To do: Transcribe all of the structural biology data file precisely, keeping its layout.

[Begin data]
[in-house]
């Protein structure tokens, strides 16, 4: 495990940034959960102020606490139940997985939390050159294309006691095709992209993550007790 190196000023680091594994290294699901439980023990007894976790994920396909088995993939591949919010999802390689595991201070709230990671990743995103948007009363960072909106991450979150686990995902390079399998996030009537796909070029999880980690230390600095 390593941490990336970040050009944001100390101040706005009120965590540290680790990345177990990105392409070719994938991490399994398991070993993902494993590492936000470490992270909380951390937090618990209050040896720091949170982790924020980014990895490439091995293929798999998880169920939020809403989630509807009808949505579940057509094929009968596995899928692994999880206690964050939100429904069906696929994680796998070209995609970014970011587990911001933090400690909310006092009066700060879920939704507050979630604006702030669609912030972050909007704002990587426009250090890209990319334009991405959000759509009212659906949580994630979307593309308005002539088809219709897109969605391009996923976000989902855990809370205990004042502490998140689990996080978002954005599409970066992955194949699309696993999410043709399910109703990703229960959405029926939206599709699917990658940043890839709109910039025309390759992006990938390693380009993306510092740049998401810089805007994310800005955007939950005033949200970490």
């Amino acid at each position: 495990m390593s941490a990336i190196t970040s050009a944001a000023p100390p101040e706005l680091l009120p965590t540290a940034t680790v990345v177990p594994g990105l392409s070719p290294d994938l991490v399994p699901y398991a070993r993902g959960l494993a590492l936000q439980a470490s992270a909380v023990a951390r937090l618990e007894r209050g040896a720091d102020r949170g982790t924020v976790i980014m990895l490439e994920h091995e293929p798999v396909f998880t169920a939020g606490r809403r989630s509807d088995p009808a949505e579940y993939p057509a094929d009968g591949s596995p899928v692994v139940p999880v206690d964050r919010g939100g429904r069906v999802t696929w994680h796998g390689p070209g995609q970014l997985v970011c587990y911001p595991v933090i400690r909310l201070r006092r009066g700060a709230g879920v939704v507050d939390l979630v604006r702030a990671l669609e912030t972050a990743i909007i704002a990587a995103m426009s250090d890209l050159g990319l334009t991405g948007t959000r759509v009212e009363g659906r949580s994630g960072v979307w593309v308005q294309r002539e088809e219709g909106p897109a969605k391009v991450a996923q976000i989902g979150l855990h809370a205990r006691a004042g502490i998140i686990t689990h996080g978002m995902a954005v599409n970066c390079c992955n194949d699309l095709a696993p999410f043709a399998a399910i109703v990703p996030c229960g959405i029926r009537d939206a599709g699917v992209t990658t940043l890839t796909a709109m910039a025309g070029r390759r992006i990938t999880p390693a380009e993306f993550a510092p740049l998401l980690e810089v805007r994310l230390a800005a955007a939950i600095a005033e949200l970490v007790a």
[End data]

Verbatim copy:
[in-house]
């Protein structure tokens, strides 16, 4: 495990940034959960102020606490139940997985939390050159294309006691095709992209993550007790 190196000023680091594994290294699901439980023990007894976790994920396909088995993939591949919010999802390689595991201070709230990671990743995103948007009363960072909106991450979150686990995902390079399998996030009537796909070029999880980690230390600095 390593941490990336970040050009944001100390101040706005009120965590540290680790990345177990990105392409070719994938991490399994398991070993993902494993590492936000470490992270909380951390937090618990209050040896720091949170982790924020980014990895490439091995293929798999998880169920939020809403989630509807009808949505579940057509094929009968596995899928692994999880206690964050939100429904069906696929994680796998070209995609970014970011587990911001933090400690909310006092009066700060879920939704507050979630604006702030669609912030972050909007704002990587426009250090890209990319334009991405959000759509009212659906949580994630979307593309308005002539088809219709897109969605391009996923976000989902855990809370205990004042502490998140689990996080978002954005599409970066992955194949699309696993999410043709399910109703990703229960959405029926939206599709699917990658940043890839709109910039025309390759992006990938390693380009993306510092740049998401810089805007994310800005955007939950005033949200970490």
């Amino acid at each position: 495990m390593s941490a990336i190196t970040s050009a944001a000023p100390p101040e706005l680091l009120p965590t540290a940034t680790v990345v177990p594994g990105l392409s070719p290294d994938l991490v399994p699901y398991a070993r993902g959960l494993a590492l936000q439980a470490s992270a909380v023990a951390r937090l618990e007894r209050g040896a720091d102020r949170g982790t924020v976790i980014m990895l490439e994920h091995e293929p798999v396909f998880t169920a939020g606490r809403r989630s509807d088995p009808a949505e579940y993939p057509a094929d009968g591949s596995p899928v692994v139940p999880v206690d964050r919010g939100g429904r069906v999802t696929w994680h796998g390689p070209g995609q970014l997985v970011c587990y911001p595991v933090i400690r909310l201070r006092r009066g700060a709230g879920v939704v507050d939390l979630v604006r702030a990671l669609e912030t972050a990743i909007i704002a990587a995103m426009s250090d890209l050159g990319l334009t991405g948007t959000r759509v009212e009363g659906r949580s994630g960072v979307w593309v308005q294309r002539e088809e219709g909106p897109a969605k391009v991450a996923q976000i989902g979150l855990h809370a205990r006691a004042g502490i998140i686990t689990h996080g978002m995902a954005v599409n970066c390079c992955n194949d699309l095709a696993p999410f043709a399998a399910i109703v990703p996030c229960g959405i029926r009537d939206a599709g699917v992209t990658t940043l890839t796909a709109m910039a025309g070029r390759r992006i990938t999880p390693a380009e993306f993550a510092p740049l998401l980690e810089v805007r994310l230390a800005a955007a939950i600095a005033e949200l970490v007790a």